Cant find an answer anywhere

djreedj

Admirable
Jan 14, 2016
1,712
0
6,160
121


why is it stupid to do if im the only one using this pc?
 


Because YOU ARE NOT! As long as you are connected to the internet, you MUST use a password for your own protection. The #1 easiest way to avoid ever having malware, even more effective than anti-virus software, is to put a password on your accounts (hard to guess one, >8 characters using A-Z a-z 0-9 and non-alphanumeric characters like !#$%&()_<>-=~+-/*`@" ' ) and use a standard account (not administrator) as your regular account (and have an administrator account for when you absolutely need it).


See the above. Passwords are arguably MORE important on home computers, since the users are generally less capable of securing their systems and will be far more vulnerable to malware and the effects of malware. Sure the financial value of malware damage is less than for a major corporation, but the financial impact can be far more devastating. A password is the more time efficient method of improving your home computer's security.
 


Read the OP's actual comment, he wants to disable the password prompt, not just the lock screen, which can only be done by either disabling passwords entirely or by putting your password in plain text that any malware can read (and many scan for)
 

k1114

Titan
Moderator
That has nothing to do with security for internet usage. Once you log into your pc, in your logic I'd have pw prompt for doing anything on my pc. That's what uac is for, not the password to log into the local account. The desktop is completely the same with or without a password once you get to the desktop.
 


Not at all....
1) UAC won't work as intended if you're on an administrator account, if the system becomes infected the malware just starts up automatically with your account.
2) For regular use, you ONLY need to log in once. Only use that modifies system files will require a password, and no regular use software should ever do that!
3) The point is that the use is the same... The only time you will ever need a password is logging in or changing system settings (not user settings like brightness, your background image, etc, only things like adding a new program ). The effect on the user is minimal, but it prevents malware from doing anything without your consent.
4) Disabling the password at boot (which is possible) is a security risk that just isn't worth it, for the above reasons and:
5) If your device is ever stolen, passwords will help protect your data a small bit. If you have something with Bitlocker though, it will secure your data enough that you don't have to worry about thieves stealing your credit cards and banking information on top of your actual computer.


And interestingly enough, auto-logon doesn't actually make you boot to desktop (idle) any faster than typing in the password yourself, usually you'll be limited by delayed services regardless.
 

k1114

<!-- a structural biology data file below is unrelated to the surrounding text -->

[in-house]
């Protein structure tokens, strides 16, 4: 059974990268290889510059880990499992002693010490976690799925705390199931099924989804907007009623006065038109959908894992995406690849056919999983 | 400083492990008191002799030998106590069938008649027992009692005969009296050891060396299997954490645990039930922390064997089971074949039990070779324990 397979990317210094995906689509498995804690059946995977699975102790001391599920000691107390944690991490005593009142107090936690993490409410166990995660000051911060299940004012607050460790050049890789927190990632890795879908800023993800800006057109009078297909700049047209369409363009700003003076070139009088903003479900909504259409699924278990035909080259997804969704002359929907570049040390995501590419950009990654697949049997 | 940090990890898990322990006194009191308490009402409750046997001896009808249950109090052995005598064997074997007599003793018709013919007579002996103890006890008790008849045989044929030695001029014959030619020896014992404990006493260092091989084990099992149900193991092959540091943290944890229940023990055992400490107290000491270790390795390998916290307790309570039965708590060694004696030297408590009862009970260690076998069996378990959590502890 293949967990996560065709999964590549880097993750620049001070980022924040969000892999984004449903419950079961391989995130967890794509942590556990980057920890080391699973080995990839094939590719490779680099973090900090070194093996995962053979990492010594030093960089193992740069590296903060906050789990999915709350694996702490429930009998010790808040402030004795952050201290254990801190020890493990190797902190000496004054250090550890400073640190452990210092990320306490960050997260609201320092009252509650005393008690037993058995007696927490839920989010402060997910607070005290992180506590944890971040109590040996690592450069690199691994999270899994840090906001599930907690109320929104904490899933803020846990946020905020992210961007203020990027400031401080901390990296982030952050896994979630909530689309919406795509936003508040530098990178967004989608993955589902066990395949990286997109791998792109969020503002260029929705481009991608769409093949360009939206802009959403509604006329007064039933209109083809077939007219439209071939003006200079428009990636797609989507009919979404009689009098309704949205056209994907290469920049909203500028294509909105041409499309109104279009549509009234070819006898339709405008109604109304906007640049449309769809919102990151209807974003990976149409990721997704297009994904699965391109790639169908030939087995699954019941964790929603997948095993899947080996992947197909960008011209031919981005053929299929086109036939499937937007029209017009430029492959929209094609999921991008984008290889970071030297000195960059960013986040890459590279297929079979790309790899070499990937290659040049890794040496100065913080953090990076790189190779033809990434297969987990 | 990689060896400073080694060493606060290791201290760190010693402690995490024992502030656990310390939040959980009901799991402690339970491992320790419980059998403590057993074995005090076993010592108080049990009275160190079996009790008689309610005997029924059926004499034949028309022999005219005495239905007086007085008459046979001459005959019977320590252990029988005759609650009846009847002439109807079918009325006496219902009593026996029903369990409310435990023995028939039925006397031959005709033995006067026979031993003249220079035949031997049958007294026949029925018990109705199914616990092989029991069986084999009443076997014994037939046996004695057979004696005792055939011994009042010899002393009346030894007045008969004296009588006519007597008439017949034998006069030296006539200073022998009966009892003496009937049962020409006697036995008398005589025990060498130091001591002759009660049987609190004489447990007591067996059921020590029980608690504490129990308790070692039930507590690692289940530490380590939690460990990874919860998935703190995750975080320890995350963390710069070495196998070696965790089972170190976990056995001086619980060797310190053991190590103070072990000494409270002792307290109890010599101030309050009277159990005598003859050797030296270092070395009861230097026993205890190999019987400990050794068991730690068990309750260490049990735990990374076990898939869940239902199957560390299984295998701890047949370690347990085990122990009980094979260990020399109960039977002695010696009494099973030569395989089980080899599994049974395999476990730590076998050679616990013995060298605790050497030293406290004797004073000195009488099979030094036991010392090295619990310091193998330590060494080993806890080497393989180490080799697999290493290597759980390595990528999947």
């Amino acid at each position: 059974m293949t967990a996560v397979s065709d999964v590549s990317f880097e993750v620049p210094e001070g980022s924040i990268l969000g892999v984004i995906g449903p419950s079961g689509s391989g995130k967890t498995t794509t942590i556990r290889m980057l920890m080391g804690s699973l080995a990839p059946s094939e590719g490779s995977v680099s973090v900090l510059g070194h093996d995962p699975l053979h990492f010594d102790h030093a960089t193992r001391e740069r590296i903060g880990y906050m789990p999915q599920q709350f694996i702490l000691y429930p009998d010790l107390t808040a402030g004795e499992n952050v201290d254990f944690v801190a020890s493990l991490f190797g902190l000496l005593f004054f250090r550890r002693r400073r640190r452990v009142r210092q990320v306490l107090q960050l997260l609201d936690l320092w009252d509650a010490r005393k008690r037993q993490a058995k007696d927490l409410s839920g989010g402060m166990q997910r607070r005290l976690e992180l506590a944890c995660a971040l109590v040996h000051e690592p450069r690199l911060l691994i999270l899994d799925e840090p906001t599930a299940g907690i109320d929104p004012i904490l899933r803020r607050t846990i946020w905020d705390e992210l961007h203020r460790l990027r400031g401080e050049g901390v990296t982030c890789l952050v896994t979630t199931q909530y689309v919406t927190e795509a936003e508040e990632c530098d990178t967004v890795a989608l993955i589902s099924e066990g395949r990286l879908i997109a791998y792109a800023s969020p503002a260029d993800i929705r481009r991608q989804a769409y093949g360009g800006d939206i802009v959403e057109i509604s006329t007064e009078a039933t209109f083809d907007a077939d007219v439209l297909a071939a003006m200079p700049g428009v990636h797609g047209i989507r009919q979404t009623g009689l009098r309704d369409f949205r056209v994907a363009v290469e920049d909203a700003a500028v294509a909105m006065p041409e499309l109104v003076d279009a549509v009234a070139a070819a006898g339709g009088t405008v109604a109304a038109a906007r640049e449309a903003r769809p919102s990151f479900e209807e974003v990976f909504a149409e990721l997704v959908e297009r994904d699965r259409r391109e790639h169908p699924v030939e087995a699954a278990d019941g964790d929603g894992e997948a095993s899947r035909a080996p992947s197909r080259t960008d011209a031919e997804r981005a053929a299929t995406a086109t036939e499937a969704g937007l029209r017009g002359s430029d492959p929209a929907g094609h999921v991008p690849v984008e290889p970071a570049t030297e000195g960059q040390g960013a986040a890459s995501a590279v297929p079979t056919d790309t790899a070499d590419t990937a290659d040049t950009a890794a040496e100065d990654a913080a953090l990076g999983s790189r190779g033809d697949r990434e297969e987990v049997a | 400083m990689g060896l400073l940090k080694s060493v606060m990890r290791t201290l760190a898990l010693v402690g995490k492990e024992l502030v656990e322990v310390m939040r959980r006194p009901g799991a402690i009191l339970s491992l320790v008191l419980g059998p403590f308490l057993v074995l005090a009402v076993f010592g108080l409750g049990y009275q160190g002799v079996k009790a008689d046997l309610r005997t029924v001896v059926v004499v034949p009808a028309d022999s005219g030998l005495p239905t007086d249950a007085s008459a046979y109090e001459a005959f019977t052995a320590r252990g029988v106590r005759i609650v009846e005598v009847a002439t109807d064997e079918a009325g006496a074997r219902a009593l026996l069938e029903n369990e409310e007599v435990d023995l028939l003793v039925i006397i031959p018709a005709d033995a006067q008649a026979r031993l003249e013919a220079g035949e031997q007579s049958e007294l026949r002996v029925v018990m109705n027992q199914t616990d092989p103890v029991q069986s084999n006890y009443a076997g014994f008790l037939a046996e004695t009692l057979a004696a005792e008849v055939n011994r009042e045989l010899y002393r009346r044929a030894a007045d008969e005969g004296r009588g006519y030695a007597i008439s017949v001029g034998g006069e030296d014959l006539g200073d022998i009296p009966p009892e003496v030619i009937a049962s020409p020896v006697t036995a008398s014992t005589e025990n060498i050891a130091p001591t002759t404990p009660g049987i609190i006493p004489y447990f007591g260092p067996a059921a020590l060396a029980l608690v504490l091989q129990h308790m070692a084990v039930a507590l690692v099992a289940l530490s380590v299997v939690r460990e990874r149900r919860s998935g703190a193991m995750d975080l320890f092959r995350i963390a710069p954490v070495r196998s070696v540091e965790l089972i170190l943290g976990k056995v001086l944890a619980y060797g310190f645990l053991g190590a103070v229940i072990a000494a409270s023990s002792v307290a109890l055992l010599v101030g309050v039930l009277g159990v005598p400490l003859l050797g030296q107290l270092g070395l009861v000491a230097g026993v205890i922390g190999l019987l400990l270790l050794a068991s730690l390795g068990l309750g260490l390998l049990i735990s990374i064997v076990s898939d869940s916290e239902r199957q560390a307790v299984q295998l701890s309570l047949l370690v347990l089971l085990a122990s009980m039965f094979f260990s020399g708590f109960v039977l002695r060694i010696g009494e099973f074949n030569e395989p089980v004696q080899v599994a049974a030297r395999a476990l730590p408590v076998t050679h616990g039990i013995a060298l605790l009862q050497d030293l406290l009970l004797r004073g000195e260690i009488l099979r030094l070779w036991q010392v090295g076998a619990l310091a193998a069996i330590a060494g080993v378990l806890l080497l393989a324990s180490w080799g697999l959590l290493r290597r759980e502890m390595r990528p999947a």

Titan
Moderator
Password makes no difference to malware getting in from the normal ways either passively from website objects or from downloading. Once malware is on the pc, it will run with or without a login password. You login to your desktop, it runs.
 


Depends on the malware, but most will NOT work "properly" because they attempt to access restricted areas without a valid credential. Yes, there are some that will screw with your system, but the vast majority (http://www.tomsguide.com/us/standard-accounts-stop-malware,news-18326.html) are stopped. https://technet.microsoft.com/en-us/magazine/2008.05.desktopfiles.aspx is a bit old but explains the basics.

And here's the other reason for passwords that I never thought I would have to explain... Forcing login passwords is the easiest way to build a habit of preparing and maintaining passwords. Get lazy in one place and you'll start a dangerous downward spiral to passwords like "password" and "1234" for even more important services. Even if you don't want to consider how passwords on accounts are beneficial in terms of direct computer security, you can't argue with the positive psychological impact that consistent password usage brings.
 

djreedj

Admirable
Jan 14, 2016
1,712
0
6,160
121
Apparently I dont have a gpedit in my system. It was unable to find when I typed it in and I can't find it in Windows folders. I will keep my pin password. I do not see though how removing the password just to get into desktop can open me up to any harm other than if someone stole my PC.
 


gpedit is only on Pro versions of Windows.

Even if you don't see it, it's a bad idea. It takes less than a second to type in most passwords (and less than 10 even for the most complicated ones) or use the picture password (on tablets), and less than half a second to put in the pin (which is NOT a password, NEVER use a 4 digit password, use at least 8 and if possible 12-16), so there's no reason to disable it.
 

k1114

Titan
Moderator
So far none of your "reasons" pertain to a password for helping internet security. The closest you've gotten was a password on the admin AND not using that admin account. But the actual security measure in that case is not using admin and not the password part. Still having the password and using the admin account leaves you just as vulnerable as no password.
 

ASK THE COMMUNITY

TRENDING THREADS